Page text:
Un Lun Dun
by China Miéville
Published by Ballantine Books
448 pages, 2007
Reviewed by Andi Shechter
When a creative person works on more than one level, it's an exceptional experience. I love watching movies aimed at children that include jokes aimed at grown-ups. So I was pretty wowed by Un Lun Dun, a book for younger adults that works on all levels.
The protagonist is a young girl, there are illustrations in the book, and a glossary offered without a hint of patronizing (for terms in British English for readers familiar with American English) and it's a fantasy that focuses on the lives of young people. The story is about good and evil, a city "under" that mirrors a real city and it's well over 400 pages.
In recent years, we've learned (though some of us probably always knew), that young readers will read long fantasies, and some credit must go to J. K. Rowling for that, I'm sure. She wasn't the first, but she sure made it trendy, bless her. To some extent, she's made it trendy for all readers to be seen reading fantasy novels.
Un Lun Dun is one of those sf/fantasy novels where tons of stuff, lots of ideas and creations are thrown at the reader and you just have to go with it. My experience of reading fantasy is that it challenges the brain a lot. The acceptance of otherworldly things takes a lot of work, and the more otherworldly things there are, the harder the brain labors. But it can be worth it.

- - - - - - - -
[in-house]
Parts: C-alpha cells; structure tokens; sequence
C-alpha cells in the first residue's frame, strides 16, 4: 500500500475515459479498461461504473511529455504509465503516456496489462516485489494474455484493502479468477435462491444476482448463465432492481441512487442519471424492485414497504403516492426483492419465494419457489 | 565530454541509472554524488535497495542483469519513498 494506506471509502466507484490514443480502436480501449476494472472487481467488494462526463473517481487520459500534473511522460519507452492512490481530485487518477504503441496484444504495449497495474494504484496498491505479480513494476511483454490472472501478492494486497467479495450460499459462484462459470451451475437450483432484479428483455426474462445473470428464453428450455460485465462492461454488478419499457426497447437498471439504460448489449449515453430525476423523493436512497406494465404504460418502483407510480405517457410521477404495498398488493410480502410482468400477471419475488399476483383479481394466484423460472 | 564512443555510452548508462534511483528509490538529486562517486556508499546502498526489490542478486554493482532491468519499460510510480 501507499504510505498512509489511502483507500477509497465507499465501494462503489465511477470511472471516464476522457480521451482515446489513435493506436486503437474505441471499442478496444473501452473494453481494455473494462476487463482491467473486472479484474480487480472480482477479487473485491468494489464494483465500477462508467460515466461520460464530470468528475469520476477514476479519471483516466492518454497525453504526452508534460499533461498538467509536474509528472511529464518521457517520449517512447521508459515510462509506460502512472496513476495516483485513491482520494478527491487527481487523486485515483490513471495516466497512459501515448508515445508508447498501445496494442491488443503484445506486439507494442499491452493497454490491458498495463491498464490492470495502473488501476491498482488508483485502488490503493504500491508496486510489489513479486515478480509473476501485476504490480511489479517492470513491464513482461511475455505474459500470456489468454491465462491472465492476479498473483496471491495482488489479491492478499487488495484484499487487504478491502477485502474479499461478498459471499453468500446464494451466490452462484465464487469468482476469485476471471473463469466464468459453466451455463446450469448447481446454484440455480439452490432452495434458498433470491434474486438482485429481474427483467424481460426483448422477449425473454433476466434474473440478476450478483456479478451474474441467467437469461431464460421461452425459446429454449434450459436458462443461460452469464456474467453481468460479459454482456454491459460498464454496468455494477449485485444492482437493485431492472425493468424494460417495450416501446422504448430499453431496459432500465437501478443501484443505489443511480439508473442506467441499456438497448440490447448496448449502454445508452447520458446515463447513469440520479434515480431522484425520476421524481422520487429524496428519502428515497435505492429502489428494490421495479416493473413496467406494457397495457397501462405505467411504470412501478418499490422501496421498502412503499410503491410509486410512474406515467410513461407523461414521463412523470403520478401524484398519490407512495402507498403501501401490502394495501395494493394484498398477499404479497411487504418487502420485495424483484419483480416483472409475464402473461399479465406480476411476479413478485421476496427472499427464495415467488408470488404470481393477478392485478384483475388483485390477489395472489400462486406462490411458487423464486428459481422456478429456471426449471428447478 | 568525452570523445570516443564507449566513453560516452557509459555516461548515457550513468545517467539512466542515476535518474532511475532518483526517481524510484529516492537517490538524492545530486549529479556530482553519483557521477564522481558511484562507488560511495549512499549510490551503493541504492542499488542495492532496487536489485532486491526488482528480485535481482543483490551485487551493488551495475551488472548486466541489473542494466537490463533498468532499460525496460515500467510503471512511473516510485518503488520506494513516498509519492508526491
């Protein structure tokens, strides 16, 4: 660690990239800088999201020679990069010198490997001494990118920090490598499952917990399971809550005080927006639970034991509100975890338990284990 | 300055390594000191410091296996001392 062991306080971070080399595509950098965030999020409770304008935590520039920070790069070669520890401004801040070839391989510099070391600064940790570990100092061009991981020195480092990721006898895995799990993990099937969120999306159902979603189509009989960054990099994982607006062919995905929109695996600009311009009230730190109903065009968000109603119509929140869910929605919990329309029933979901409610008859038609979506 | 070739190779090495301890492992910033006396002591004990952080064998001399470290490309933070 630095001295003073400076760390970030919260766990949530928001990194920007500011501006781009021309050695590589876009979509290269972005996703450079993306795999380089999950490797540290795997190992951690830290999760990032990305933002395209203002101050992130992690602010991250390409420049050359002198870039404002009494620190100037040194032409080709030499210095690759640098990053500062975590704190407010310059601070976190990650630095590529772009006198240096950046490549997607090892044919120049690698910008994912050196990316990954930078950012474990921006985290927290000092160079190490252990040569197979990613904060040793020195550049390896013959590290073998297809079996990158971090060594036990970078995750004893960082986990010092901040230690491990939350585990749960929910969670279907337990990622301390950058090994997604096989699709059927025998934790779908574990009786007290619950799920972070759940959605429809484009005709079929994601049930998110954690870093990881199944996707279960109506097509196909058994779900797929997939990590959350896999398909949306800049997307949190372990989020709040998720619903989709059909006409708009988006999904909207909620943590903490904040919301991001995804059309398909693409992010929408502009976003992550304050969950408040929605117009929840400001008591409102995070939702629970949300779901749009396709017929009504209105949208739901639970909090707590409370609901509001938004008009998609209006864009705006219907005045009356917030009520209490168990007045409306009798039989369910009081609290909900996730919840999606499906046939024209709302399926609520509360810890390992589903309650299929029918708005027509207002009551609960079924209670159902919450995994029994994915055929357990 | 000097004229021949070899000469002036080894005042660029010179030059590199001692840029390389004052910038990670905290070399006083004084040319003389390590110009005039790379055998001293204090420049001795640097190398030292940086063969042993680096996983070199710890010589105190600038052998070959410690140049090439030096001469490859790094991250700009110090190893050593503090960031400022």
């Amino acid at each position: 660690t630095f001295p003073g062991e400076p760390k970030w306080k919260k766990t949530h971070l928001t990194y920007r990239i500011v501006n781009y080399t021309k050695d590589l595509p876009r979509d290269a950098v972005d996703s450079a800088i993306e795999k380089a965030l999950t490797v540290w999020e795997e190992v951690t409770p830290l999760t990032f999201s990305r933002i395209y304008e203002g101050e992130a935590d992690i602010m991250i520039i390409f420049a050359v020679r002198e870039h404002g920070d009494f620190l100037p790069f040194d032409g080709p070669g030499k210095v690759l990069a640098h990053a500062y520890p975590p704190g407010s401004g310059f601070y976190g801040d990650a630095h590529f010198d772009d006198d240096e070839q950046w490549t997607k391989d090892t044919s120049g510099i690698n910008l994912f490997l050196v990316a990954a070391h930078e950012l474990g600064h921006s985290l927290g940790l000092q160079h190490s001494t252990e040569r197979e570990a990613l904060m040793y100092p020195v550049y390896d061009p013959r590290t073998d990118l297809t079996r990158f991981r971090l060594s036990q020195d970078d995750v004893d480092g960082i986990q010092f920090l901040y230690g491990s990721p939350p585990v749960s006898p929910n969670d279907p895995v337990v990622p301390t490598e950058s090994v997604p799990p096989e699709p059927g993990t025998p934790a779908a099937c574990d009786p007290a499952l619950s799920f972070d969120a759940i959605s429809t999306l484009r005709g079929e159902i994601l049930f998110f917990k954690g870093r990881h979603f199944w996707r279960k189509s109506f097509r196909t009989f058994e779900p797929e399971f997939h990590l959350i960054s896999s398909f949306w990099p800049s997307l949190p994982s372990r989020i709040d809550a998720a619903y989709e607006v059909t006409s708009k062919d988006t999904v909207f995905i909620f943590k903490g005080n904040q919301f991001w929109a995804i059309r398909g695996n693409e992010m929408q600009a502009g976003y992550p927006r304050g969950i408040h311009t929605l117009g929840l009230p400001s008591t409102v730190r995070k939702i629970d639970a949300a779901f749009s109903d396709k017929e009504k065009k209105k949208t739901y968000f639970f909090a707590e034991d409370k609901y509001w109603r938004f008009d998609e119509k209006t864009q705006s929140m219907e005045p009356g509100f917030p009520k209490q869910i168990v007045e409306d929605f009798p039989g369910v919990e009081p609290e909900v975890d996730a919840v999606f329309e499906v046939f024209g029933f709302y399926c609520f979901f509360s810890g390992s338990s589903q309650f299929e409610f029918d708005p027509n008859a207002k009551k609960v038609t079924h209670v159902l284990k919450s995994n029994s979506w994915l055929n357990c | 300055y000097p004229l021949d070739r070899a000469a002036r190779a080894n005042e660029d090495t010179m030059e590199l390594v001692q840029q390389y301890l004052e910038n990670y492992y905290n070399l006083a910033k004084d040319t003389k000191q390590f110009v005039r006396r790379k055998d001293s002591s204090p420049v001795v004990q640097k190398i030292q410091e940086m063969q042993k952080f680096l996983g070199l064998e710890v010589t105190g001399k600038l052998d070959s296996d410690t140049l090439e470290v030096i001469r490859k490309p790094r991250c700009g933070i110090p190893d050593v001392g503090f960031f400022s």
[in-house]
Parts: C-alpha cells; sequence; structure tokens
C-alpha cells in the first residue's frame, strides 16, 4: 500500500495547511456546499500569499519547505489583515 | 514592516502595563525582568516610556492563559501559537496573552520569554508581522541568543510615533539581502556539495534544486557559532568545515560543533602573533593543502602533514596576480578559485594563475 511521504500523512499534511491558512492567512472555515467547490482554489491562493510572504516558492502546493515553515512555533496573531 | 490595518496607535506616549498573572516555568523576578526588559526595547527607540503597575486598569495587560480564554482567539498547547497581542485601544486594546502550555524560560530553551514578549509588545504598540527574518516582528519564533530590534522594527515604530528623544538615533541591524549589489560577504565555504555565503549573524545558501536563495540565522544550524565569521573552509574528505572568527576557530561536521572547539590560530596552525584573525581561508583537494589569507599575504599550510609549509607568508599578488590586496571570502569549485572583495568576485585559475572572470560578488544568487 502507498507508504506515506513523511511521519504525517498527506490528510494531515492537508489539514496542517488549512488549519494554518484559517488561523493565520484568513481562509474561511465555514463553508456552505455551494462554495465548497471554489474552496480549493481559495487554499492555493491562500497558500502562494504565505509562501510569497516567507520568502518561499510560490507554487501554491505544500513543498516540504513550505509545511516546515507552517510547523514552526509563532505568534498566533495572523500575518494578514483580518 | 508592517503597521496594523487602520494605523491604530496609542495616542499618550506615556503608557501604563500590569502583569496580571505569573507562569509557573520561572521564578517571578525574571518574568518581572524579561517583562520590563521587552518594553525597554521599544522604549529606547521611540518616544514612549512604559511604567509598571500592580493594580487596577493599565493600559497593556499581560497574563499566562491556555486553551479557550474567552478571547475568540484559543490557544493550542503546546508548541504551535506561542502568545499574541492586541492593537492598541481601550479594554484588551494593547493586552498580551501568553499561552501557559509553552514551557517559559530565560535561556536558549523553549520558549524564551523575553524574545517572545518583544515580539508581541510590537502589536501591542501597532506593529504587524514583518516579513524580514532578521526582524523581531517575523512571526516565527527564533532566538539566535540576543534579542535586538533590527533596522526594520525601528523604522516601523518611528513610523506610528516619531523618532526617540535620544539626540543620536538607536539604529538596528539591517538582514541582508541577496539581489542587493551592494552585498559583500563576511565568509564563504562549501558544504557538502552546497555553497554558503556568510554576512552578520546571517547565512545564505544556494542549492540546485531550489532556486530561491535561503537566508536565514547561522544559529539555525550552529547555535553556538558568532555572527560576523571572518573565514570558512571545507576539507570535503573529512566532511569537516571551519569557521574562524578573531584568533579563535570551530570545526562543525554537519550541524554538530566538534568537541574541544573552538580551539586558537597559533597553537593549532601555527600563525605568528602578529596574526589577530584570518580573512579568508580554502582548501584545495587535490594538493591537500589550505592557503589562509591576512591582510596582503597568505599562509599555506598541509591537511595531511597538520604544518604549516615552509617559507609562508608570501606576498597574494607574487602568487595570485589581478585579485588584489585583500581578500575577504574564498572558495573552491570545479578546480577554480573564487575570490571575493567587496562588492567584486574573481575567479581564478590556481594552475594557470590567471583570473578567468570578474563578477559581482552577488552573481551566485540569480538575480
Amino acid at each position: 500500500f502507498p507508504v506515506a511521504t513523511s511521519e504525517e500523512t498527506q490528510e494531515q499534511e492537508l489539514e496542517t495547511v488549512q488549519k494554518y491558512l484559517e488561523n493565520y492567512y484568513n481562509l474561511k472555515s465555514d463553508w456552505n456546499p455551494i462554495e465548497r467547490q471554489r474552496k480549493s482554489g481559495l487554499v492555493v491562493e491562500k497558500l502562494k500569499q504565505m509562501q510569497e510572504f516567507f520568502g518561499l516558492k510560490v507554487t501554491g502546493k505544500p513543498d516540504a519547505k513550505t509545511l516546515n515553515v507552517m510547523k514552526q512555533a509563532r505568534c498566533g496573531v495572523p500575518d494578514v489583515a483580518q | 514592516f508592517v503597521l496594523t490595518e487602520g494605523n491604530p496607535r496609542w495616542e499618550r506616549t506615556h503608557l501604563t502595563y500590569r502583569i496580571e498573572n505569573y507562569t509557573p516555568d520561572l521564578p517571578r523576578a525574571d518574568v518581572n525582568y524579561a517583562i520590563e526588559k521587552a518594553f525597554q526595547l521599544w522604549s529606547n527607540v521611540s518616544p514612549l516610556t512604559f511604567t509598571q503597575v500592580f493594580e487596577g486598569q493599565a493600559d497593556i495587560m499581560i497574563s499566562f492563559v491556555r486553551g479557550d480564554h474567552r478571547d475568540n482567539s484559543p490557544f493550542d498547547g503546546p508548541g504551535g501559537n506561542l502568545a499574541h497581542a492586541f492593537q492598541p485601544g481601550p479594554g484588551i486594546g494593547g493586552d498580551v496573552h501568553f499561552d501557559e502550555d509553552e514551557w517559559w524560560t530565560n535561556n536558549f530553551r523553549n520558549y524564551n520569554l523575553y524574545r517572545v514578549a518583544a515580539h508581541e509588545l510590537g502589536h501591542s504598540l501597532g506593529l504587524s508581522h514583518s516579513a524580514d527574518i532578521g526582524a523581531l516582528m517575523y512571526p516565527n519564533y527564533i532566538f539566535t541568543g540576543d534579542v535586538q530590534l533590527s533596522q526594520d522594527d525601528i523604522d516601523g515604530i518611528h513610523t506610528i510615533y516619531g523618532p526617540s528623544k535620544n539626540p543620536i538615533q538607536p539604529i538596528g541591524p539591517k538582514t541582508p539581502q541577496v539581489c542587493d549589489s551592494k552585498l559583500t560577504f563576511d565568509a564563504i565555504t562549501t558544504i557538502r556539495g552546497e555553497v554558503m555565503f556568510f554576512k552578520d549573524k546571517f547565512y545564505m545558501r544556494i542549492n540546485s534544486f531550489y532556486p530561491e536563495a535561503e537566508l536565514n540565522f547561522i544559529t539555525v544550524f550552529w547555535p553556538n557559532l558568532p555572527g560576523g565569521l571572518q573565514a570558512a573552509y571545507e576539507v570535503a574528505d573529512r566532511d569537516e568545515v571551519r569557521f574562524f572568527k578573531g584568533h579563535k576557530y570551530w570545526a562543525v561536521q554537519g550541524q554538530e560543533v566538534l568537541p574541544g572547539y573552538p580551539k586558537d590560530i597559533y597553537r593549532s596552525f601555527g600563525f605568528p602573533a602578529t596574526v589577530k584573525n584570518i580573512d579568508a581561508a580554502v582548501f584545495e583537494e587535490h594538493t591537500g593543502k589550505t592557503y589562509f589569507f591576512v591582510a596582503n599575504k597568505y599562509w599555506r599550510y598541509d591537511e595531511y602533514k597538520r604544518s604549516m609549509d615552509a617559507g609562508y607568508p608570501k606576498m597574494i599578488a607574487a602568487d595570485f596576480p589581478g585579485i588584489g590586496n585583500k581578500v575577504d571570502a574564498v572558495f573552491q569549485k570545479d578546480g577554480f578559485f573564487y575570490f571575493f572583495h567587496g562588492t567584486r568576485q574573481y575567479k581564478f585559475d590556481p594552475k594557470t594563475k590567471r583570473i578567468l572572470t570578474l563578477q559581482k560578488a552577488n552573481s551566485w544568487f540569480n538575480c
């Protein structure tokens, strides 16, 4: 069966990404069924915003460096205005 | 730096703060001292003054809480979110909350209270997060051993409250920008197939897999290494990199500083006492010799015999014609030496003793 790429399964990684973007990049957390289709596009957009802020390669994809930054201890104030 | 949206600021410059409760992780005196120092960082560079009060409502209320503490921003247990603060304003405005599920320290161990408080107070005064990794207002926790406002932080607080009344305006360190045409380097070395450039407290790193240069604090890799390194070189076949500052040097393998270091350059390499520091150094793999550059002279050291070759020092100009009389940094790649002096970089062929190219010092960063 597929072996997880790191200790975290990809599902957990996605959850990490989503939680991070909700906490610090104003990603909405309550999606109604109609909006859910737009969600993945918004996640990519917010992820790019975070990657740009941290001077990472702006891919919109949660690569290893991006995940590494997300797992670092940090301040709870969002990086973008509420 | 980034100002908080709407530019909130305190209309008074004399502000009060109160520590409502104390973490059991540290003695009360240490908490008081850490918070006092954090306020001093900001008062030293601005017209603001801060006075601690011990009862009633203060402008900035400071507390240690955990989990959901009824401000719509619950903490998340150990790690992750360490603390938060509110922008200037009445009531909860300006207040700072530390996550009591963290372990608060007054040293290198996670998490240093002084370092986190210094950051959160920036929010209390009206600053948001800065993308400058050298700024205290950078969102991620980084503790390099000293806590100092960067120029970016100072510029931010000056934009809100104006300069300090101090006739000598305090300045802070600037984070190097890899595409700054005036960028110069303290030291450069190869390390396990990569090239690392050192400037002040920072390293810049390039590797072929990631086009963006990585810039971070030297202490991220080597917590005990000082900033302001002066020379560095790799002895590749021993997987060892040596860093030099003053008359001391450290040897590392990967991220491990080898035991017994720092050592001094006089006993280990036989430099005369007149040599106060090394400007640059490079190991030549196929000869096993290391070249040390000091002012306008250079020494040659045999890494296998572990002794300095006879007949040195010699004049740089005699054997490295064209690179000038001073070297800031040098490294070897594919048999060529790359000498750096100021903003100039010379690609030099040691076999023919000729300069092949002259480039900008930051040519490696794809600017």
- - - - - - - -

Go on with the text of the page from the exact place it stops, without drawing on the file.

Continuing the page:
In Un Lun Dun, Miéville offers one version of reverse London. While the story starts out with young Zanna receiving messages from this other place, learning that she is, apparently "the shwazzy," as denizens of Un Lun Dun call her, it does not end up being her story. Zanna who is apparently "the chosen one" (shwazzy being a pronunciation of the French word choisis), but it's her friend Deeba who ends up having the adventure. Deeba is determined not to be the shwazzy, but she's the UnShwazzy. So it stands to reason then that things don't go according to plan, or at least according to the ancient prophecy as foreseen in a book in Un Lun Dun. The book, it turns out, gets a lot of things wrong (which puts it into a rather pouty whining mood. But who can blame it, after all, when it's supposed to be a prophecy and it turns out to have all sorts of mistakes?)
This is not a cute story nor a happy land. The illustrations -- also created by Miéville -- can be downright creepy. They are at times very helpful: the "binja" are trash bins who are what you'd get if you combined members of Stomp with some of their equipment, for example. The "cutest" creature in Un Lun Dun, the cuddly object, is a slightly crumpled, slightly smelly piece of trash, a little milk carton who insists on coming along with Deeba, who calls him "Curdle." If you can find that endearing, you're my kind of reader.